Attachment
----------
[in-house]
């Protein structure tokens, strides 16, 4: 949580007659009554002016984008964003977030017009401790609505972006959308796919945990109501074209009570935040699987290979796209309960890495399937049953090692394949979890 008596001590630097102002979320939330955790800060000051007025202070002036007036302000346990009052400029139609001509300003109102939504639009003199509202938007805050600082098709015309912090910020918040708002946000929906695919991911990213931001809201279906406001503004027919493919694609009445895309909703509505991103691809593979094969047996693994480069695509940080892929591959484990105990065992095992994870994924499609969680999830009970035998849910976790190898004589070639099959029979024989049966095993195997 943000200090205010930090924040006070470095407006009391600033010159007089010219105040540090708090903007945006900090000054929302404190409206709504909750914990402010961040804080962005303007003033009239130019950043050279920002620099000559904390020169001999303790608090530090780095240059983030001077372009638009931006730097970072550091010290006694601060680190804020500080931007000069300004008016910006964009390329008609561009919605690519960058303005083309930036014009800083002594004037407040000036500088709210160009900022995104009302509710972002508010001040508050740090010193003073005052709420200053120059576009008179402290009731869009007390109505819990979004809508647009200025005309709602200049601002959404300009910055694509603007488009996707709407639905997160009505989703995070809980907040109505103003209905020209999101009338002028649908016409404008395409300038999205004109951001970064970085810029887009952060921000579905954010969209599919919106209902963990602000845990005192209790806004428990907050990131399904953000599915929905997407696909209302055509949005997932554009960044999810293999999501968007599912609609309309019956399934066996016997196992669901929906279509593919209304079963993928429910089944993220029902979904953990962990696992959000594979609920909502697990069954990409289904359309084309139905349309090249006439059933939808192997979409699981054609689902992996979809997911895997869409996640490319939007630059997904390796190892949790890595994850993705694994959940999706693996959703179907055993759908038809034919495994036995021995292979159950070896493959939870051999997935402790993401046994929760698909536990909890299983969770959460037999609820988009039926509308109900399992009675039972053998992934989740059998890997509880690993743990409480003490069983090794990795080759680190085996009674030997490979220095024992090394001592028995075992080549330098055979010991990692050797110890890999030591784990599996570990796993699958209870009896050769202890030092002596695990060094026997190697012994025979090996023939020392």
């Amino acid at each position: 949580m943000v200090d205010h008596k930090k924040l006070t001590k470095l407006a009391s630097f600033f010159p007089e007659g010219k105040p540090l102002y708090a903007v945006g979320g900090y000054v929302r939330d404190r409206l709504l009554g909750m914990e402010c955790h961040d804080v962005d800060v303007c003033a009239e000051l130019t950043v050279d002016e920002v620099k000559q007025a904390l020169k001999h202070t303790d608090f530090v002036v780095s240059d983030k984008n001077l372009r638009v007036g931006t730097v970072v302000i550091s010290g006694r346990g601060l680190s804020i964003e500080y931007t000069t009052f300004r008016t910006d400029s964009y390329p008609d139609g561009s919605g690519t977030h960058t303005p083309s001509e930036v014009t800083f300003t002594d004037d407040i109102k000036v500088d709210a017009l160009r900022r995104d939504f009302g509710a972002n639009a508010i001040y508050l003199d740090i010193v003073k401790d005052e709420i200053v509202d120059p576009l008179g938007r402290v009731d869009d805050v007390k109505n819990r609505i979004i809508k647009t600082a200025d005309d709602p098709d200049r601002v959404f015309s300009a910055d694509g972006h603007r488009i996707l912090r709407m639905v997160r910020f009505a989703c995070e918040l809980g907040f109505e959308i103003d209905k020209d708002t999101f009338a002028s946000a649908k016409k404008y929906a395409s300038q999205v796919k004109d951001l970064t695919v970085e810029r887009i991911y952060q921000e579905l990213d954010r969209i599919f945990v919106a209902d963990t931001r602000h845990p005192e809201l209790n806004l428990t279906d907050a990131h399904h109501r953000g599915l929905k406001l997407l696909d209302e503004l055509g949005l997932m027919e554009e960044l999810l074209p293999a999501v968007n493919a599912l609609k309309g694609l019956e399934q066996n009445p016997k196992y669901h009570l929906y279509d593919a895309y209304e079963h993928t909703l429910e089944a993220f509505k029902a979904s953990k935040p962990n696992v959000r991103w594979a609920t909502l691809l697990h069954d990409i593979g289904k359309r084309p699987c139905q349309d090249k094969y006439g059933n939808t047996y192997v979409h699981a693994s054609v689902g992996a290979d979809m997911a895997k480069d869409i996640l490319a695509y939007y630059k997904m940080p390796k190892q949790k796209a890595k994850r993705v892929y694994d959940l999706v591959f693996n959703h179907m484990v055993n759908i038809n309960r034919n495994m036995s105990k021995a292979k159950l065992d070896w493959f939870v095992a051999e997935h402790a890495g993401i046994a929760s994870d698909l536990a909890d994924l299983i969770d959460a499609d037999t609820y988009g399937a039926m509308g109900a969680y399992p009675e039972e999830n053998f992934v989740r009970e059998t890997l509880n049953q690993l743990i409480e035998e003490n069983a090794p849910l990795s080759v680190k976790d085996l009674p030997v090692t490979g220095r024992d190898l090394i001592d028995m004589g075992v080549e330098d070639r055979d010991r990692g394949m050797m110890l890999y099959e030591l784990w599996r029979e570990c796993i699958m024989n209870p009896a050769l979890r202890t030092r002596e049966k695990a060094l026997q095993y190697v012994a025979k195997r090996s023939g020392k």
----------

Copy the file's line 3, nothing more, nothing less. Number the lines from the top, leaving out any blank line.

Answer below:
């Amino acid at each position: 949580m943000v200090d205010h008596k930090k924040l006070t001590k470095l407006a009391s630097f600033f010159p007089e007659g010219k105040p540090l102002y708090a903007v945006g979320g900090y000054v929302r939330d404190r409206l709504l009554g909750m914990e402010c955790h961040d804080v962005d800060v303007c003033a009239e000051l130019t950043v050279d002016e920002v620099k000559q007025a904390l020169k001999h202070t303790d608090f530090v002036v780095s240059d983030k984008n001077l372009r638009v007036g931006t730097v970072v302000i550091s010290g006694r346990g601060l680190s804020i964003e500080y931007t000069t009052f300004r008016t910006d400029s964009y390329p008609d139609g561009s919605g690519t977030h960058t303005p083309s001509e930036v014009t800083f300003t002594d004037d407040i109102k000036v500088d709210a017009l160009r900022r995104d939504f009302g509710a972002n639009a508010i001040y508050l003199d740090i010193v003073k401790d005052e709420i200053v509202d120059p576009l008179g938007r402290v009731d869009d805050v007390k109505n819990r609505i979004i809508k647009t600082a200025d005309d709602p098709d200049r601002v959404f015309s300009a910055d694509g972006h603007r488009i996707l912090r709407m639905v997160r910020f009505a989703c995070e918040l809980g907040f109505e959308i103003d209905k020209d708002t999101f009338a002028s946000a649908k016409k404008y929906a395409s300038q999205v796919k004109d951001l970064t695919v970085e810029r887009i991911y952060q921000e579905l990213d954010r969209i599919f945990v919106a209902d963990t931001r602000h845990p005192e809201l209790n806004l428990t279906d907050a990131h399904h109501r953000g599915l929905k406001l997407l696909d209302e503004l055509g949005l997932m027919e554009e960044l999810l074209p293999a999501v968007n493919a599912l609609k309309g694609l019956e399934q066996n009445p016997k196992y669901h009570l929906y279509d593919a895309y209304e079963h993928t909703l429910e089944a993220f509505k029902a979904s953990k935040p962990n696992v959000r991103w594979a609920t909502l691809l697990h069954d990409i593979g289904k359309r084309p699987c139905q349309d090249k094969y006439g059933n939808t047996y192997v979409h699981a693994s054609v689902g992996a290979d979809m997911a895997k480069d869409i996640l490319a695509y939007y630059k997904m940080p390796k190892q949790k796209a890595k994850r993705v892929y694994d959940l999706v591959f693996n959703h179907m484990v055993n759908i038809n309960r034919n495994m036995s105990k021995a292979k159950l065992d070896w493959f939870v095992a051999e997935h402790a890495g993401i046994a929760s994870d698909l536990a909890d994924l299983i969770d959460a499609d037999t609820y988009g399937a039926m509308g109900a969680y399992p009675e039972e999830n053998f992934v989740r009970e059998t890997l509880n049953q690993l743990i409480e035998e003490n069983a090794p849910l990795s080759v680190k976790d085996l009674p030997v090692t490979g220095r024992d190898l090394i001592d028995m004589g075992v080549e330098d070639r055979d010991r990692g394949m050797m110890l890999y099959e030591l784990w599996r029979e570990c796993i699958m024989n209870p009896a050769l979890r202890t030092r002596e049966k695990a060094l026997q095993y190697v012994a025979k195997r090996s023939g020392k």